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1 December 2010

Wikileaks No Excuse for Violent Assault

The virtues Wikileaks should not obscure a just and prompt handling of the sexual allegations against Julian Assange.

The Swedish Prosecution Authority has been abusively delinquent in advancing a case against Julian Assange for sexual offenses. Presume him innocent until proven guilty.

Assange's claims of consensual sex ring hollow for they are habitually used by offenders to excuse their aggression against sexual victims. So too for the Swedish Prosecution Authority's delinquency in prompt justice and smear campaign of Assange which is an assault of the powerful against the weak.

Calls for the death of Assange presage violent assaults deserving prosecution and condemnation.

Violent assault against the weak is a more important issue than battling official secrecy and deserves priority. In particular men, women and nations should guard against prejudice in excusing assault and demonizing alleged victims. These are ingrained dominant-male-and-female excuses for violence against the weak. Narcissists are virulent practitioners of blaiming their victims, become enraged if resisted and indignant when caught.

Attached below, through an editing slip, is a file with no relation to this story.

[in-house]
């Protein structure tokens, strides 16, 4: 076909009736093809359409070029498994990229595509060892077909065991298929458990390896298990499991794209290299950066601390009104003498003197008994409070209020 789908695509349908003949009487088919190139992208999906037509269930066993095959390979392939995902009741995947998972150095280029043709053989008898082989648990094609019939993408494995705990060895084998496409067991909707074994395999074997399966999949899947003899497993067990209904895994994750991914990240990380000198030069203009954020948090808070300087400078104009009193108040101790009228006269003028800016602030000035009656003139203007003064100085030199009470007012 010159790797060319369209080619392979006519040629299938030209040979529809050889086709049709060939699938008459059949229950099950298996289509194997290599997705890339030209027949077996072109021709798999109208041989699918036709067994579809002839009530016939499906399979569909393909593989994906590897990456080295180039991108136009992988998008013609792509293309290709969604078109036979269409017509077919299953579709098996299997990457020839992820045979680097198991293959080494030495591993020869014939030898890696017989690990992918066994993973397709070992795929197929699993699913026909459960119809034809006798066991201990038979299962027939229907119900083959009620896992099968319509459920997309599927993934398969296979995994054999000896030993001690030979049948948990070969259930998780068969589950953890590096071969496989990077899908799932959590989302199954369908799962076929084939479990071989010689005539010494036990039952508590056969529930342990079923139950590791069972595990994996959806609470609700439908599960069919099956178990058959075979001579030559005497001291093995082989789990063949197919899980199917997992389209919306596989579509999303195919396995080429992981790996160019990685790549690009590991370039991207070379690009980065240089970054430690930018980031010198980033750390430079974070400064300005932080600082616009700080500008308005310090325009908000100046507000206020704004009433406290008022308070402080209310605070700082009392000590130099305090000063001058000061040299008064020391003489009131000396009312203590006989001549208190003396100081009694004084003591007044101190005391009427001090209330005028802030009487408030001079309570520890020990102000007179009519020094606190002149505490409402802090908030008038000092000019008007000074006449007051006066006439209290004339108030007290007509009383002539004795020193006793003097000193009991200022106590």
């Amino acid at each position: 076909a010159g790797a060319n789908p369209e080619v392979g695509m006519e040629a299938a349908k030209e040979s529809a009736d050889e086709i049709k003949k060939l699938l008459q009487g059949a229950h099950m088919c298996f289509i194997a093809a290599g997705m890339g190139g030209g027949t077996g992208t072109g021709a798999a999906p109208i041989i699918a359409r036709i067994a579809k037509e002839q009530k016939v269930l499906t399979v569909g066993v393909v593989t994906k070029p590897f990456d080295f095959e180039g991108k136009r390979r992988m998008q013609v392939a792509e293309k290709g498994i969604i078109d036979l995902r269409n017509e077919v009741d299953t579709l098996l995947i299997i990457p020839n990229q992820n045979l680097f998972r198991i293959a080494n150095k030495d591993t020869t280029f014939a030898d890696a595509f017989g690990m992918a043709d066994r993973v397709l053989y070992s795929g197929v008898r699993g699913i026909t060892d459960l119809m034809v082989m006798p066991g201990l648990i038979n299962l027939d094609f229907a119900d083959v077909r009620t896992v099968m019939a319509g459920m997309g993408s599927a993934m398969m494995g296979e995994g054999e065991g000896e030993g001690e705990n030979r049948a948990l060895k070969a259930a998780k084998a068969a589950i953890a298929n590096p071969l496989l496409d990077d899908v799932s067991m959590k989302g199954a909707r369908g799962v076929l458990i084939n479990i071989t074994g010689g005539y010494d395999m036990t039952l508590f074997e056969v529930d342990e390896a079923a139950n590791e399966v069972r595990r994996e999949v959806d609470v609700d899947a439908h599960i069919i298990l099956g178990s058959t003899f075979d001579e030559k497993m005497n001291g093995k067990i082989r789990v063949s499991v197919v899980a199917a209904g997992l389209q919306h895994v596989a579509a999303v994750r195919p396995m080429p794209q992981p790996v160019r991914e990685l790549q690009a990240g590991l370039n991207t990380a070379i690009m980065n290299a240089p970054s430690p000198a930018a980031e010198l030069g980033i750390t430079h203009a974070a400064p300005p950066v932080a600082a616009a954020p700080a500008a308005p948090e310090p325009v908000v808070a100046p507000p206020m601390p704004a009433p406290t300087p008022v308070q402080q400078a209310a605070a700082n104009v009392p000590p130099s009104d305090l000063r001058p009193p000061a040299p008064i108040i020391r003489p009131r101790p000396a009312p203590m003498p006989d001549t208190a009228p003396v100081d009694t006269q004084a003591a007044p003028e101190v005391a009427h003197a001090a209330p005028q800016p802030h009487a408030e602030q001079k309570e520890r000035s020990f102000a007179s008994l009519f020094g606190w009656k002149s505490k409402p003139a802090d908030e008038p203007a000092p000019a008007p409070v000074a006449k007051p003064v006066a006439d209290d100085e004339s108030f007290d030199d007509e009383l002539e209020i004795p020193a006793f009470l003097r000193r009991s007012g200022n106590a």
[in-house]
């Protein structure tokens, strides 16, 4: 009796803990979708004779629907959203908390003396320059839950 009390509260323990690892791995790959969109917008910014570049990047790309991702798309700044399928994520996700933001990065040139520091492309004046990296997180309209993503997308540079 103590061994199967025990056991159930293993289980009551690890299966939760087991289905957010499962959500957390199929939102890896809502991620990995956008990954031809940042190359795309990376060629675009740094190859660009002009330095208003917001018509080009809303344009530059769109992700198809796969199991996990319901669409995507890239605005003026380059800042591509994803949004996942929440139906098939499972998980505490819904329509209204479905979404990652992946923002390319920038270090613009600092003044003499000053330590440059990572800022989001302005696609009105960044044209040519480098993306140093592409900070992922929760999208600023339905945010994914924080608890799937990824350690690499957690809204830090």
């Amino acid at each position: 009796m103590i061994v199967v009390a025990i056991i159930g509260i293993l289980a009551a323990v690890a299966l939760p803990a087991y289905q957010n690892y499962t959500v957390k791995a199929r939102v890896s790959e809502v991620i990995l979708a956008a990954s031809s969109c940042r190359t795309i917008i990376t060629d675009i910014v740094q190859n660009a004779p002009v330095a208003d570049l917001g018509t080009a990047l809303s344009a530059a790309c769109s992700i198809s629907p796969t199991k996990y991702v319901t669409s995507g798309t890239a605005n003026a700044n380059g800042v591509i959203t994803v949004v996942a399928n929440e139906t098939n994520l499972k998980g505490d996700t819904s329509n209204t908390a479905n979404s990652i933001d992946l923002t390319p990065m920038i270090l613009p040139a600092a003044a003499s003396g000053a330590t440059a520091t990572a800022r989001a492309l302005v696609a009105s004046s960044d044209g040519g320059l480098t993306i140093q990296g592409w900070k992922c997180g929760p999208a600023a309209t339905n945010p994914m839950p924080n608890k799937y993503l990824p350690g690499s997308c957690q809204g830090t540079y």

Nations, governments and authoritatives are narcissitic in their dominant-male-and-female defenses for national security and perquisite-protection aggressions. Violent assaults by individuals are inexcusible and moreso for military, diplomatic and justice prime offenders.